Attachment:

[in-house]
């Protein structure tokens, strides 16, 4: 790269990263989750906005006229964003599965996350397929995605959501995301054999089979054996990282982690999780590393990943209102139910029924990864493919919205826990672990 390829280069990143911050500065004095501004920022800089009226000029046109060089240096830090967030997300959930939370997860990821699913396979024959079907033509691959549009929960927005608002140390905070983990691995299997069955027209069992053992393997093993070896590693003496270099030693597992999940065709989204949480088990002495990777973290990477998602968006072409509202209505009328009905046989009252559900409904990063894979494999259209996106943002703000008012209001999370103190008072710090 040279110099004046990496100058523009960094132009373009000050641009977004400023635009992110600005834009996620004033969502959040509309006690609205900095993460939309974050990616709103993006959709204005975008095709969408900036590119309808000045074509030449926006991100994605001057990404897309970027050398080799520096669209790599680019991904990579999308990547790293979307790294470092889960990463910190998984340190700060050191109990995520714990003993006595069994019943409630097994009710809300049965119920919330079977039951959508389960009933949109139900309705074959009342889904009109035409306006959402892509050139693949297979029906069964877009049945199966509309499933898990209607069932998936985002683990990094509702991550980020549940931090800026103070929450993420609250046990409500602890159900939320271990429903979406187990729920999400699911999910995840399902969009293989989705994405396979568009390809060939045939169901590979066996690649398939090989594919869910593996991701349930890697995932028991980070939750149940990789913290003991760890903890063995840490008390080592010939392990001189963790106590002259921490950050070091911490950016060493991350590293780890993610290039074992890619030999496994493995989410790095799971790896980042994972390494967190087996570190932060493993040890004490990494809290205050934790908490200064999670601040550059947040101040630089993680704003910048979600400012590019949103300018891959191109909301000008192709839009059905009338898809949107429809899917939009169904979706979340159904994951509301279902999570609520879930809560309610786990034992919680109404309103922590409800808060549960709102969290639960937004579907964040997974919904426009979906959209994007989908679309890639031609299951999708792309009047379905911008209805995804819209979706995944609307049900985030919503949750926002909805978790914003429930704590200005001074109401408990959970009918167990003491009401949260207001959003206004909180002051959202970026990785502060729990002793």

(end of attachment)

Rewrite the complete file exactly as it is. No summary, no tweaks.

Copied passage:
[in-house]
């Protein structure tokens, strides 16, 4: 790269990263989750906005006229964003599965996350397929995605959501995301054999089979054996990282982690999780590393990943209102139910029924990864493919919205826990672990 390829280069990143911050500065004095501004920022800089009226000029046109060089240096830090967030997300959930939370997860990821699913396979024959079907033509691959549009929960927005608002140390905070983990691995299997069955027209069992053992393997093993070896590693003496270099030693597992999940065709989204949480088990002495990777973290990477998602968006072409509202209505009328009905046989009252559900409904990063894979494999259209996106943002703000008012209001999370103190008072710090 040279110099004046990496100058523009960094132009373009000050641009977004400023635009992110600005834009996620004033969502959040509309006690609205900095993460939309974050990616709103993006959709204005975008095709969408900036590119309808000045074509030449926006991100994605001057990404897309970027050398080799520096669209790599680019991904990579999308990547790293979307790294470092889960990463910190998984340190700060050191109990995520714990003993006595069994019943409630097994009710809300049965119920919330079977039951959508389960009933949109139900309705074959009342889904009109035409306006959402892509050139693949297979029906069964877009049945199966509309499933898990209607069932998936985002683990990094509702991550980020549940931090800026103070929450993420609250046990409500602890159900939320271990429903979406187990729920999400699911999910995840399902969009293989989705994405396979568009390809060939045939169901590979066996690649398939090989594919869910593996991701349930890697995932028991980070939750149940990789913290003991760890903890063995840490008390080592010939392990001189963790106590002259921490950050070091911490950016060493991350590293780890993610290039074992890619030999496994493995989410790095799971790896980042994972390494967190087996570190932060493993040890004490990494809290205050934790908490200064999670601040550059947040101040630089993680704003910048979600400012590019949103300018891959191109909301000008192709839009059905009338898809949107429809899917939009169904979706979340159904994951509301279902999570609520879930809560309610786990034992919680109404309103922590409800808060549960709102969290639960937004579907964040997974919904426009979906959209994007989908679309890639031609299951999708792309009047379905911008209805995804819209979706995944609307049900985030919503949750926002909805978790914003429930704590200005001074109401408990959970009918167990003491009401949260207001959003206004909180002051959202970026990785502060729990002793």